As unlikely as it might have seemed three months ago, there is now at least an even chance that John McCain could win the General Election in November, especially if the Democratic crackup continues apace. If that happens, then the Republican Party will be taken in a direction that seems hard to predict, but it’s not one that is likely to be friendly to liberty.

If McCain loses, then the people who will pick up the pieces won’t be the small band of Ron Paul supporters, it will be the people who voted for guys like Mike Huckabee and Mitt Romney, neither one of whom is close to a libertarian agenda.

For the first time since the 1964 election, it seems quite apparent that libertarians will not have a home in either major political party.

  • Kevin Houston

    Oh you have got to be kidding! (checks date – nope, that was 3 days ago….)

    McCain? Win??


    Obama will clean his clock. Hillary will swiftboat him into next week. It matters not which one wins the Demonratic nomination, John McCain will lose to either one.

    Being pro-war may get you top honors in the GOP primary, but it’s not going to play very well in the general election.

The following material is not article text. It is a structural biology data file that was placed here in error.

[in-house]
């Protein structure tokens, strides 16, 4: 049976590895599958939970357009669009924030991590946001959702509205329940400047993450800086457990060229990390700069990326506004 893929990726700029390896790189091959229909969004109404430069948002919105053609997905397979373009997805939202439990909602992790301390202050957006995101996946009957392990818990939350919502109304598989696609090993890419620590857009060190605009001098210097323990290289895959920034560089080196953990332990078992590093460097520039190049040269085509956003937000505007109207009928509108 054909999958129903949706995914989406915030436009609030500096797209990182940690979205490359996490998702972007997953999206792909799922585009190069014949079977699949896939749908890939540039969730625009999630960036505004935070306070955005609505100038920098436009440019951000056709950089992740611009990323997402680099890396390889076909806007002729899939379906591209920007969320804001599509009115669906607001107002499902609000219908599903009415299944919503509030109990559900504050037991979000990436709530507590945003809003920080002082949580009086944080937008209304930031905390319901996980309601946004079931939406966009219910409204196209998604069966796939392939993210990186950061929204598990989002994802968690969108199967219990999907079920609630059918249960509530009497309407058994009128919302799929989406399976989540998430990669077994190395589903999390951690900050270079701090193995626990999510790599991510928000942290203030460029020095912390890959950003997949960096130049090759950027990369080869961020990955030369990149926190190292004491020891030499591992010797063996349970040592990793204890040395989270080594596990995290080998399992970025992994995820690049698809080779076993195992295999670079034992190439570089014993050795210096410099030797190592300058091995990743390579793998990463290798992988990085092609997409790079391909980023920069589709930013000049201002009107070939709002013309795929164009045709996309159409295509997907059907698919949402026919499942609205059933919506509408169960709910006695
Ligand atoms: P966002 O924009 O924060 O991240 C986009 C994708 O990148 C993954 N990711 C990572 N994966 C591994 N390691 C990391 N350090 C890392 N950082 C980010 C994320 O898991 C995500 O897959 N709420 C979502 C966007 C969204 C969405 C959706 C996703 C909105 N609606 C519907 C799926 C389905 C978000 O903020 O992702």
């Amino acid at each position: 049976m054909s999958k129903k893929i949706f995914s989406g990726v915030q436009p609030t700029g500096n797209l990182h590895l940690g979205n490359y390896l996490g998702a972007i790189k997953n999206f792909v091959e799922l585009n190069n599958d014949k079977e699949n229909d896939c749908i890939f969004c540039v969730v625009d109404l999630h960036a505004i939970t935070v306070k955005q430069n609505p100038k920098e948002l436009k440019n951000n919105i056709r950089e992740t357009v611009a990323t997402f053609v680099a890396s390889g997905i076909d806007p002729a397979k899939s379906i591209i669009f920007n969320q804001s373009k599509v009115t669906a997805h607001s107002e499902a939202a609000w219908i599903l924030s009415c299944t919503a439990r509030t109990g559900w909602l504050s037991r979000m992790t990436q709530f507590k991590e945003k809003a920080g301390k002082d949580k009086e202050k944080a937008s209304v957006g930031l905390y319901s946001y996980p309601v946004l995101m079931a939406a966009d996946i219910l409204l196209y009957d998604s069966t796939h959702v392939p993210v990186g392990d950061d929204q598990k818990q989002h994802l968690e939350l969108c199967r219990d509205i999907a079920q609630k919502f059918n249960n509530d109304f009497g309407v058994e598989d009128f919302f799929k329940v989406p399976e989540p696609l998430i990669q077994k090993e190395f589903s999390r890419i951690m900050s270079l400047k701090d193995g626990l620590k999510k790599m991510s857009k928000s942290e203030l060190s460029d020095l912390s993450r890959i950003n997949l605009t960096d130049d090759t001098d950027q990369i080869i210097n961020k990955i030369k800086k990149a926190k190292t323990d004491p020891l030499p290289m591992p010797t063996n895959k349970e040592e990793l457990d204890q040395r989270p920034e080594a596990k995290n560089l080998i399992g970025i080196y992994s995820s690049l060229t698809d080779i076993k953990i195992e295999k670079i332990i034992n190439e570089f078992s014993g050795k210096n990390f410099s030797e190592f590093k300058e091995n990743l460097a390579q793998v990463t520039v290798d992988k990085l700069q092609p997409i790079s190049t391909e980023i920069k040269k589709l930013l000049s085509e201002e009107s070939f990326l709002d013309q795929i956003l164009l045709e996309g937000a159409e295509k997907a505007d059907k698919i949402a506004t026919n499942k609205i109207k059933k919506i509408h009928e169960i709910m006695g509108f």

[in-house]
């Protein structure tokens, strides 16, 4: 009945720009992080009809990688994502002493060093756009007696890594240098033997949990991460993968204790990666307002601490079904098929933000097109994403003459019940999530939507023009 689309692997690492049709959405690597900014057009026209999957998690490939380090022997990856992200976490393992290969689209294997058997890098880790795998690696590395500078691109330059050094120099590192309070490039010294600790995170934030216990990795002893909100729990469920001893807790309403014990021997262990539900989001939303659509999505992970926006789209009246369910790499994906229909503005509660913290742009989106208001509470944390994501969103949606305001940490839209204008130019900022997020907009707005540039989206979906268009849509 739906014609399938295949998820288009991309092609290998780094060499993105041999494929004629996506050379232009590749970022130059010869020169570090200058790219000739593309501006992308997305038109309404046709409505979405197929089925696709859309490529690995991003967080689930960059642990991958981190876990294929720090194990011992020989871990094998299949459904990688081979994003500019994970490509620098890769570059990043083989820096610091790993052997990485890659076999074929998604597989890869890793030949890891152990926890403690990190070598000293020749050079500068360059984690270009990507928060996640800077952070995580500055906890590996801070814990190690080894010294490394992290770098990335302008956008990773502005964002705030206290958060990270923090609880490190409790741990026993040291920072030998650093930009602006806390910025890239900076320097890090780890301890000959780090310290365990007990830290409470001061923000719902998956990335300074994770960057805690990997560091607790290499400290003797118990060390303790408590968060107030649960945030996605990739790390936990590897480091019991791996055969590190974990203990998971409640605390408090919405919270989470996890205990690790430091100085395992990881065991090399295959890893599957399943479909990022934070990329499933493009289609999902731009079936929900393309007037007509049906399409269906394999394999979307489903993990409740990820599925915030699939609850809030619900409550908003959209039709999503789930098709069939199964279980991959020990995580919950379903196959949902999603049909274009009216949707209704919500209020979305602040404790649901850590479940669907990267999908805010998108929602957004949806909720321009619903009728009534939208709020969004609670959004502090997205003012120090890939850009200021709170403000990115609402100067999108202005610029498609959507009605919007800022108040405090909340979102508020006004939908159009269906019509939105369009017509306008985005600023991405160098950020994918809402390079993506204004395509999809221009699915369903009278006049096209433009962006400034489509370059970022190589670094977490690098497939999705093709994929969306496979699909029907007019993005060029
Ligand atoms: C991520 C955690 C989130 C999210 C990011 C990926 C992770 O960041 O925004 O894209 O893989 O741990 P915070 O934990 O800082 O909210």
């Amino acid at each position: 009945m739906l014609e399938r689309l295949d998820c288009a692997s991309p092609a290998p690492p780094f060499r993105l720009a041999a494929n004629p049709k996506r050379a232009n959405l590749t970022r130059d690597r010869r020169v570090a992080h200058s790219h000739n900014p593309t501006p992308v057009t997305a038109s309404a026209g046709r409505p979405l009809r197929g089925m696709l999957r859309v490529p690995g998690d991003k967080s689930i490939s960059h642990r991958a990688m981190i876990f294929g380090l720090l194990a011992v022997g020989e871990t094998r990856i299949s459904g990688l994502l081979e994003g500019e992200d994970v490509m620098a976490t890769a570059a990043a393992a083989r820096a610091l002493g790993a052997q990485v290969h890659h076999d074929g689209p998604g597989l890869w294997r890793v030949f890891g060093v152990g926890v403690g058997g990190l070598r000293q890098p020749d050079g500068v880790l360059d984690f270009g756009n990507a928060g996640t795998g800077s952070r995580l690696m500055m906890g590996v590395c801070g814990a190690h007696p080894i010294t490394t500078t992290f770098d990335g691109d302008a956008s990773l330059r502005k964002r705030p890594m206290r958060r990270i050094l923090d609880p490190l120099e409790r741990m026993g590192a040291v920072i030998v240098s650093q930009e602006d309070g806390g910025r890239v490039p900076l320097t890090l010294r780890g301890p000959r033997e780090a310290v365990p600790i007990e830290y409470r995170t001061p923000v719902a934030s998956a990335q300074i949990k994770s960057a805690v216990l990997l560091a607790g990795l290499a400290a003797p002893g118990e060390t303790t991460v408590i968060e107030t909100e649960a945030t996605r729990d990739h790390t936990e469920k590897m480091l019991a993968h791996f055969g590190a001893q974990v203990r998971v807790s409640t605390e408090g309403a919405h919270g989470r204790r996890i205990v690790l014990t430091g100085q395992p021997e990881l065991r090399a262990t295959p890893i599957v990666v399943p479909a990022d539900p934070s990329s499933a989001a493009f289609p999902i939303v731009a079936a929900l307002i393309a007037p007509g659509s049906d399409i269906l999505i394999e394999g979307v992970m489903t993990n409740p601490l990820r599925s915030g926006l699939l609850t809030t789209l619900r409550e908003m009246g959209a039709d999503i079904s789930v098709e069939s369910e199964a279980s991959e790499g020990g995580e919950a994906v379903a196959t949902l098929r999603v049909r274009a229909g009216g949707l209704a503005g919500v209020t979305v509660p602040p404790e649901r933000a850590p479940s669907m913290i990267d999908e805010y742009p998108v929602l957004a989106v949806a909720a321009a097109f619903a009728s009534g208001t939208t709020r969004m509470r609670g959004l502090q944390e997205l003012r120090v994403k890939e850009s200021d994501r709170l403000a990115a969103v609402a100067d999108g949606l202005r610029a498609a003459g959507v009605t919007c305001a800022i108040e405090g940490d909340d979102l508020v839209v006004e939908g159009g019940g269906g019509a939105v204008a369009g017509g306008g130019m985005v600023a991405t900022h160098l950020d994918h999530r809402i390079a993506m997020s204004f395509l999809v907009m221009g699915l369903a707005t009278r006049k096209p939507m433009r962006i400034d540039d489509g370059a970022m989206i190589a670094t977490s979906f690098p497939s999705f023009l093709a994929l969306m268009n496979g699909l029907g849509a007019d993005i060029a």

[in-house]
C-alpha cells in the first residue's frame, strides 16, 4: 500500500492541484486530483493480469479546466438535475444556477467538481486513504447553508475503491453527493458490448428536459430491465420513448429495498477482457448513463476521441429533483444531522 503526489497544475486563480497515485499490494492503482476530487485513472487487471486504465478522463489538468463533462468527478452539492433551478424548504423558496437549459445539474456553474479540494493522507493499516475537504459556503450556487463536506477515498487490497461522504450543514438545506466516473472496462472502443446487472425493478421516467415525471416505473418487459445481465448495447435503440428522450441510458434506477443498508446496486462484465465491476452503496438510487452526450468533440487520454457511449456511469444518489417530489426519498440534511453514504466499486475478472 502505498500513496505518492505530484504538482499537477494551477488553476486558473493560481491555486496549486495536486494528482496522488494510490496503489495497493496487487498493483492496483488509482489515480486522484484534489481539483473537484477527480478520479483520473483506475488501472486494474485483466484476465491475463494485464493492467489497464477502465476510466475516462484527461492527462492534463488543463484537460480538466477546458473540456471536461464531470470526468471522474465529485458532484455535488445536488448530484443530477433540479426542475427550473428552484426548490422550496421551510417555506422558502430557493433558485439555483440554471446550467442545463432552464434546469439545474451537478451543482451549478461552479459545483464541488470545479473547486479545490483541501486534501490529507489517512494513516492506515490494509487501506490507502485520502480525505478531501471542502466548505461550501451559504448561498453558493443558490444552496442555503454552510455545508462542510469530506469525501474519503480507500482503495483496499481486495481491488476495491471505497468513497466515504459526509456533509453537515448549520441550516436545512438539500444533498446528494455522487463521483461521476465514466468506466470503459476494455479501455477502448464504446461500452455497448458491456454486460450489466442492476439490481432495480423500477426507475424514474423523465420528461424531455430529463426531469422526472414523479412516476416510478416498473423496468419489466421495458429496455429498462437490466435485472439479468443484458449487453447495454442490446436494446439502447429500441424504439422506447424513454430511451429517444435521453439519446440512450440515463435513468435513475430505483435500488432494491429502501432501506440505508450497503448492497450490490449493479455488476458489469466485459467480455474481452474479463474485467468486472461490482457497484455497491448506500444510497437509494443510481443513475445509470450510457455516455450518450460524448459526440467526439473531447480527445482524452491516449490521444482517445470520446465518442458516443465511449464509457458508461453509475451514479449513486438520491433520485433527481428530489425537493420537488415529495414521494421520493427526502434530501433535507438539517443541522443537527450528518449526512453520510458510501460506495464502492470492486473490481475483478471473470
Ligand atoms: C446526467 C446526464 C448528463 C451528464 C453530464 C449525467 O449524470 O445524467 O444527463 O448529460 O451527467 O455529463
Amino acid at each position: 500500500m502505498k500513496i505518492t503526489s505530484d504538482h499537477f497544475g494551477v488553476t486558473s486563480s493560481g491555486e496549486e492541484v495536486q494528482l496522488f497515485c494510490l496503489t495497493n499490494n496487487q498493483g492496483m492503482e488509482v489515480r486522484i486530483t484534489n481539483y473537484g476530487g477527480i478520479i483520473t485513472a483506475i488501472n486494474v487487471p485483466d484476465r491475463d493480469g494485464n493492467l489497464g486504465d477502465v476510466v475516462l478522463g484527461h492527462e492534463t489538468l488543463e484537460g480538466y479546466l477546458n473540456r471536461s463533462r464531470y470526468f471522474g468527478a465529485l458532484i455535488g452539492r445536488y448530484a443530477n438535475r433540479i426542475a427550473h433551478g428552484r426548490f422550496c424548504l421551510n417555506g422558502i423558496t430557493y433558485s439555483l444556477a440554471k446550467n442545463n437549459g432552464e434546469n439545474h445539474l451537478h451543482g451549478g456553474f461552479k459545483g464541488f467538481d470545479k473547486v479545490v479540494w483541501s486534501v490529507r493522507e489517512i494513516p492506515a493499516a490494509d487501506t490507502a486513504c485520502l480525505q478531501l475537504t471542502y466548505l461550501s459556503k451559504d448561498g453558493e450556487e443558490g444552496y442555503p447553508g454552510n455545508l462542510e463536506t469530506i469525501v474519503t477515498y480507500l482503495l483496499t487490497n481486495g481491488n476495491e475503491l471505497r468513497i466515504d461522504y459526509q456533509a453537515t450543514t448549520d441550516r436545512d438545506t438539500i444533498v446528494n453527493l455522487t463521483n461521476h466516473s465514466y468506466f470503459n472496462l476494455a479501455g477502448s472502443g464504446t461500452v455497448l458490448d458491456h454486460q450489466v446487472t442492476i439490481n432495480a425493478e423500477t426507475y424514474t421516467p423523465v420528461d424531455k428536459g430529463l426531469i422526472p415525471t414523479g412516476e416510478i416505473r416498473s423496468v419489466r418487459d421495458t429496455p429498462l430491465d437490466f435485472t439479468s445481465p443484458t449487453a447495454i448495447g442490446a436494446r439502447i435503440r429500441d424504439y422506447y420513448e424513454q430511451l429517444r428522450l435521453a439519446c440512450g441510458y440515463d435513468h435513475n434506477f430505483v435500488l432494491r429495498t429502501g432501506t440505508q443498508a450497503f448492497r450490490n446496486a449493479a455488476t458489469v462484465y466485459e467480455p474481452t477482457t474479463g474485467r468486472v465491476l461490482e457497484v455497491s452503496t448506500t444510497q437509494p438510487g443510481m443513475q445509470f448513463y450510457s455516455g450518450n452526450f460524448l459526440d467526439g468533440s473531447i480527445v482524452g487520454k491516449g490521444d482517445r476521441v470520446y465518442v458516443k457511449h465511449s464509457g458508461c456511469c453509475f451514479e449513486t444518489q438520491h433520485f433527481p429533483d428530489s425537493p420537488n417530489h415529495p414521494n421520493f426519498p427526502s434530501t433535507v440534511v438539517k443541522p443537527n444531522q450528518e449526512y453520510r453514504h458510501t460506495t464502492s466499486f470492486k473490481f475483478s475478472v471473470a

Never mind that Hillary and Obama will continue the war, that is not the perception that will be gotten by the majority of people. The dems will paint themselves as pro-peace, and will paint the republican as being pro-war.

    Advantage: Democrats

  • Tess

    Well, I believe any of the 4 remaining candidates would be better than Bush, and I am sure that at least 85 percent of the American public agree. Ron Paul will have my Libertarian Conservative Republican support at the Convention, and he will have my vote in November 2008.

  • Doug Mataconis


    Have you seen any of the latest polls ?